Sunday, August 25, 2013

Red Handed The Fine Art of Strange Crimes; Matt Kindt

 Red Handed The Fine Art of Strange Crimes is a new graphic novel by one of the most unique / inventive creators working in comics / graphic novels today, Matt Kindt. This excellent, full color hardcover is published by First Second, a company that has a great track record publishing great graphic novels.

Red Handed is, like most of Matt Kindt's alternative comic book creations (Pistolwhip with Jason Hall, SuperSpy, Two Sisters, and his excellent comic / graphic novel series Mind Mgt. from Dark Horse), hard to narrow down as to what genre it should be placed with, but I'd say that on the surface it could comfortably fit in any crime fiction section. Describing what Red Handed is about isn't a simple thing to do either, but at the same time it does have a narrative that you'll be able to understand while you're reading it, while you're also wondering what various subplots and other characters have to do with the greater whole - and they all very much have something to do with the greater whole. 

 Matt Kindt has been working in this medium for something like fifteen years now, he came out of the gate strong and he's only getting better. Red Handed The Fine Art of Strange Crimes will definitely be on my top ten list (probably top five) for best graphiic novels of 2013.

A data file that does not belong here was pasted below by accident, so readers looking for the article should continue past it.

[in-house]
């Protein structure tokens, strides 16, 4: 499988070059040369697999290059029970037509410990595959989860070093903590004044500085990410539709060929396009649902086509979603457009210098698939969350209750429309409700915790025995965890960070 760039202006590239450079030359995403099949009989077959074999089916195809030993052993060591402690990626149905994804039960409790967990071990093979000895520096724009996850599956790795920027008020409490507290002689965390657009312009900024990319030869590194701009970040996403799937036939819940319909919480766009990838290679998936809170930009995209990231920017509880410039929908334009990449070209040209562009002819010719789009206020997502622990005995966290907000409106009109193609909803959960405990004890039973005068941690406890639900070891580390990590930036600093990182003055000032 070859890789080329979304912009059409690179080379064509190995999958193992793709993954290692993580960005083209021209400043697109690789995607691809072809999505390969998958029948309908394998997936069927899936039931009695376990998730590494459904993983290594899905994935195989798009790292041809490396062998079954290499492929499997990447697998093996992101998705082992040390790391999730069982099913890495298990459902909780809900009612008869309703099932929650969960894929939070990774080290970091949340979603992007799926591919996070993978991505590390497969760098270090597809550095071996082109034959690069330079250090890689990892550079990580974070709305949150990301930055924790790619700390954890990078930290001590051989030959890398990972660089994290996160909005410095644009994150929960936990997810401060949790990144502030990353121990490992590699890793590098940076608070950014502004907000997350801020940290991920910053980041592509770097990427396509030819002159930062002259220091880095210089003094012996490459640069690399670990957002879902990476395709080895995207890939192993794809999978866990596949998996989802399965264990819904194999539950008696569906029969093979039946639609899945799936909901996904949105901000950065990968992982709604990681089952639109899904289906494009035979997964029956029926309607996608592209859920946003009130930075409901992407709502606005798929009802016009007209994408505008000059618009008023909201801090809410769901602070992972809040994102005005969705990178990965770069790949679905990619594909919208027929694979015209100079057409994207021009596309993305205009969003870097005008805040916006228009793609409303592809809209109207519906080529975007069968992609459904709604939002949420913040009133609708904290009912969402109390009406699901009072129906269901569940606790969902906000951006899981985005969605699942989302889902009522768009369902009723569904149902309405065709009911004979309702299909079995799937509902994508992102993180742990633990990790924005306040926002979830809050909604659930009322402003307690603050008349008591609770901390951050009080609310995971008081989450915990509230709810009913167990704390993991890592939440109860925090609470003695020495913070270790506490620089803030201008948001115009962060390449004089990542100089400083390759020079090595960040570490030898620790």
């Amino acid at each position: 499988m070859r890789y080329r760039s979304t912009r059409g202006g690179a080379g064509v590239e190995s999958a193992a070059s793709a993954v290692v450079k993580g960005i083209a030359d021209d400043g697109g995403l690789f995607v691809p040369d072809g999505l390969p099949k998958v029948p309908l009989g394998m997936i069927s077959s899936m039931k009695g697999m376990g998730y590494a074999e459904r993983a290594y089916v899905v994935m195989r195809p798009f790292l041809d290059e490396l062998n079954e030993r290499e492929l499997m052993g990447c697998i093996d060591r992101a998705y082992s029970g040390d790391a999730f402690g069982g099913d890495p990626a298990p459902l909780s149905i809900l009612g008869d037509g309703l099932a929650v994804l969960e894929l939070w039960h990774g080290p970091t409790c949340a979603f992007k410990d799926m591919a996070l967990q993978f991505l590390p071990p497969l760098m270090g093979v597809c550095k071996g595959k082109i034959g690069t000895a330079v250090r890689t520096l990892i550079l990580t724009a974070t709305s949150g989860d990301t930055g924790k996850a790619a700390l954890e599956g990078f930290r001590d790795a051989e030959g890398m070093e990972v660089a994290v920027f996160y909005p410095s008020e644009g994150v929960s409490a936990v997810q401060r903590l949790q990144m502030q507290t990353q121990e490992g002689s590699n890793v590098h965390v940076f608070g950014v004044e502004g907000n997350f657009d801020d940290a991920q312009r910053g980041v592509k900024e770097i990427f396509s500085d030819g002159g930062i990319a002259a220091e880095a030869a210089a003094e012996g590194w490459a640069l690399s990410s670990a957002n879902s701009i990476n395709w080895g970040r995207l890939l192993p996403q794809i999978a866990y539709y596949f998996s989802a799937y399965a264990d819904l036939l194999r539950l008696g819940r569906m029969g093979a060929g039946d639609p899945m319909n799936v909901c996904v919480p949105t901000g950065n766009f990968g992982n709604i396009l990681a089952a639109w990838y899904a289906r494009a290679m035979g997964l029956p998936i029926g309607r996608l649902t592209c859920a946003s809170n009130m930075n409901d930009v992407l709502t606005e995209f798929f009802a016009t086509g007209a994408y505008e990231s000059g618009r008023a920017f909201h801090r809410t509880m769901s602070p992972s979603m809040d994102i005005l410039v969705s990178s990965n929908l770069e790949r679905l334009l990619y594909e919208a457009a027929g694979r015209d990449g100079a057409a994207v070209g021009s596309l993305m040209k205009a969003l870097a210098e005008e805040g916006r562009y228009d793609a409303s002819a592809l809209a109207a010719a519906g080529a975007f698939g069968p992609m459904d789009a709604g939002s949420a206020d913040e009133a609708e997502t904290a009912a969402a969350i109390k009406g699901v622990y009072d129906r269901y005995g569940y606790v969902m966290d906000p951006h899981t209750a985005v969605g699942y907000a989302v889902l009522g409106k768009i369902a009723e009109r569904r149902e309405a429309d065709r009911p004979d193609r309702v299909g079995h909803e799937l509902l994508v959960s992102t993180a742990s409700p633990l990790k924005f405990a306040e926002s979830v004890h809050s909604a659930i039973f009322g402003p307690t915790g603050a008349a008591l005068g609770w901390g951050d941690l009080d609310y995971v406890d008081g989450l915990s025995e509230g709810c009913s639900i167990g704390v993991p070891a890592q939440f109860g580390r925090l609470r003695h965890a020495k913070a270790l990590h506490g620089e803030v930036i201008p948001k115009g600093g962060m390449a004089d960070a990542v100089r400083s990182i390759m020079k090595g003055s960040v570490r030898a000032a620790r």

Saturday, August 24, 2013

March (Book One); John Lewis, Andrew Aydin, & Nate Powell

 March is a new graphic novel by Congressman John Lewis, written with Andrew Aydin (one of his long time aids in Washington D.C.), with art by Nate Powell, recounting the early days of the Civil Rights Movement of the  1960s. In this first volume of three (125 pages, published by Top Shelf, for a mere $14.95), John Lewis covers the early period of his life as a boy growing up on a farm in Alabama. Very early on he develops an interest in sermons and when he is taken on trips to big cities in Tennessee and elsewhere, he sees how much different black people live and are treated in comparison to white people. This experience imparted in John Lewis to make learning a priority in his life so that he could make a difference in segregation being abolished.

This first volume of March starts its look at the Civil Rights Movement early development through Rosa Parks, Brown Vs. The Board of Education of Topeka, shows Martin Luther King Jr.'s emergence as the spokesperson for the  Civil Rights Movement (especially his strong belief that this Movement come about through peaceful resistance), the many sit-in protests at businesses discriminating towards black people, and closes with showing how important Justice Thurgood Marshall will be to the Civil Rights Movement. This is a part of our history as a country that I'm elated to see getting such a prominent graphic novel treatment, and I'm also happy that March has in only a couple of months, gotten so much attention and is not just a historical point by point rehash of events, but also a personal, very engaging narrative.